Other techniques for prosthesis control are more invasive. For example, targeted muscle reinnervation involves transferring residual peripheral nerves to specific muscles near the amputated limb, thereby creating additional independent electromyographic signal sites that may be used to control a prosthesis [18]. Implantable myoelectric sensors are chronically implanted into residual muscles via minimally invasive surgical techniques [19, 20]. Each sensor records at the source of muscle contraction and detects only one channel of an electromyographic signal, so implanting many of these devices throughout the limb could allow for more than two simultaneous degrees of freedom [21]. Additionally, implantable cuff electrodes interface with peripheral nerve axon populations, which remain viable after limb amputation. For example, a flat interface nerve electrode reshapes the nerve into a flat configuration, bringing the central axon populations to the surface [22]. Flat interface nerve electrodes have been used in animals and humans to record and stimulate different populations of neurons based on the intent to move or experience sensation [22, 23]. A more invasive technique for recording sensory and motor information in the peripheral nerves involves penetrating Utah slanted microelectrode arrays [24]. Similarly, thin-film longitudinal intra-fascicular electrodes involve a set of contacts spaced at fixed, predetermined distances on a single flexible substrate that can be threaded into a nerve [25]. Because these devices penetrate the nerve, they offer a higher degree of specificity and signal-to-noise ratio. The most invasive technique for recording sensory and motor command signals involves the use of multi-electrode arrays that penetrate 1–2 mm into the cortex. Past studies have demonstrated that individuals with paralysis can use signals from the brain to control a robotic arm for self-feeding [26, 27].

Despite the great diversity among current research efforts, we will group these prosthesis control techniques into four categories: myoelectric control, targeted muscle reinnervation, peripheral nerve interfaces, and cortical interfaces. These categories are intended to describe general types of technique, rather than any specific approach. For the purposes of this paper, the “peripheral nerve interfaces” category refers to electrodes implanted in the residual limb to record neural signals directly from the peripheral nervous system. The “cortical interfaces” category refers to electrode arrays implanted in the brain to record action potentials directly from motor neurons. Thus, one of the four categories is noninvasive (myoelectric control) and the remaining three are invasive (targeted muscle reinnervation, peripheral nerve interfaces, and cortical interfaces).

Although targeted muscle reinnervation, peripheral nerve interfaces, and cortical interfaces have the potential to increase the functionality of upper limb prostheses, they have increased surgical risk compared to noninvasive techniques. It is important to understand whether individuals with upper limb loss are willing to accept these risks if they could have a more functional prosthesis. This information could help refine or redirect research efforts towards developing prostheses that are appealing for individuals with upper limb loss.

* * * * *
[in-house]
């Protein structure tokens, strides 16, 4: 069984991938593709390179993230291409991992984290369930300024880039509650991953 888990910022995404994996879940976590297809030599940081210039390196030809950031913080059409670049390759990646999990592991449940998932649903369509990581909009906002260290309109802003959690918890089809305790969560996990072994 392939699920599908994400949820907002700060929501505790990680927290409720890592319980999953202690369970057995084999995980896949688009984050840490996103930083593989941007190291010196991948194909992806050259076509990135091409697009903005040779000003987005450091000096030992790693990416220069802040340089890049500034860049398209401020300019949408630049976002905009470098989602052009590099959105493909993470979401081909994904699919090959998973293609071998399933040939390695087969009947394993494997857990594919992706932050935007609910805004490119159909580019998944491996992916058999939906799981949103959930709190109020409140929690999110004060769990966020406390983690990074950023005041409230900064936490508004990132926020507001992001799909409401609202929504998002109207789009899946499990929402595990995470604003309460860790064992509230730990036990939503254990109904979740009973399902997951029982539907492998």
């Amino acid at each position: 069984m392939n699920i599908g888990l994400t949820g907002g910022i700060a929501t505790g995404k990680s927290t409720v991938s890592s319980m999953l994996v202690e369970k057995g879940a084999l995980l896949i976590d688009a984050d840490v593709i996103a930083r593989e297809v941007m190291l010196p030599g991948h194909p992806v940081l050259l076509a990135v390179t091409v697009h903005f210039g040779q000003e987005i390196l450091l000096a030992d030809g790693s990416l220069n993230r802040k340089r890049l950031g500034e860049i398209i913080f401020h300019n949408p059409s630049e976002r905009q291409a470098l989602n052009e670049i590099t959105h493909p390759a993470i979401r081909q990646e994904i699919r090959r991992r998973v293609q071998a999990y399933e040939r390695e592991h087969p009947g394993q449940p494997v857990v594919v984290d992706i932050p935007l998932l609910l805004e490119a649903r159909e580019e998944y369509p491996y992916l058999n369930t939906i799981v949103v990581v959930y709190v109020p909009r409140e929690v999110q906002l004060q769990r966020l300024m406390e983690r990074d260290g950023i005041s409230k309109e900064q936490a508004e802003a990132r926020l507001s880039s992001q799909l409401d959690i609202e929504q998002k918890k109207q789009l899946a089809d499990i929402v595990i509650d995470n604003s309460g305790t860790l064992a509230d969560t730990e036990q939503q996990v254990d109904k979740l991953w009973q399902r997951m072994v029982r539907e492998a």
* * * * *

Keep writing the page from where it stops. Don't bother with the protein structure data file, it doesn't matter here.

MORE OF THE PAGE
In this study, we used an online survey to evaluate general interest in noninvasive and invasive prosthetic control techniques. We proposed the following hypotheses: (1) Individuals will be more willing to try noninvasive than invasive techniques. (2) Individuals will be more willing to try invasive techniques that offer higher levels of functionality.

Methods

Survey design

An anonymous online survey was designed using Qualtrics Research Suite (Qualtrics, Provo, UT) to explore the opinions of individuals with upper limb loss regarding prosthetic control techniques. Several local researchers, clinicians and individuals with upper limb loss contributed to the development and pilot testing of the survey.

The survey required approximately 15–30 minutes to complete. It included both closed and open-ended questions regarding basic demographics, prosthesis usage, satisfaction with functional abilities, prosthesis design priorities, and interest in prosthetic control techniques. The survey was customized for each participant based on his or her responses to the demographics and prosthesis usage questions. For example, participants with congenital limb loss were not asked about their occupation at the time of amputation. Participants were required to answer every question that was presented. Early versions of the survey did not force participants to answer every presented question, so several questions do not have responses from every participant who viewed the question.

In the final section of the survey, participants were asked about their interest in myoelectric control, targeted muscle reinnervation, peripheral nerve interfaces, and cortical interfaces. Participants viewed a simple drawing and a brief explanation of each technique, along with a description of any associated medical procedures and potential risks (Fig. 1). Participants were then asked to rate their likelihood of using the interface at each of six levels of performance, which were roughly ordered from basic to advanced (Table 1). For example, the most basic feature was opening and closing the hand slowly. Each successive level became more advanced, culminating with touch sensation in the missing limb. The questions were phrased using the following syntax: “With the procedures and risks in mind, how likely are you to have the device if it could let you  insert specific feature ?” Responses were collected on a 5-point Likert scale from “very unlikely” to “very likely.” Participants were also given the option to provide open-ended comments regarding each technique.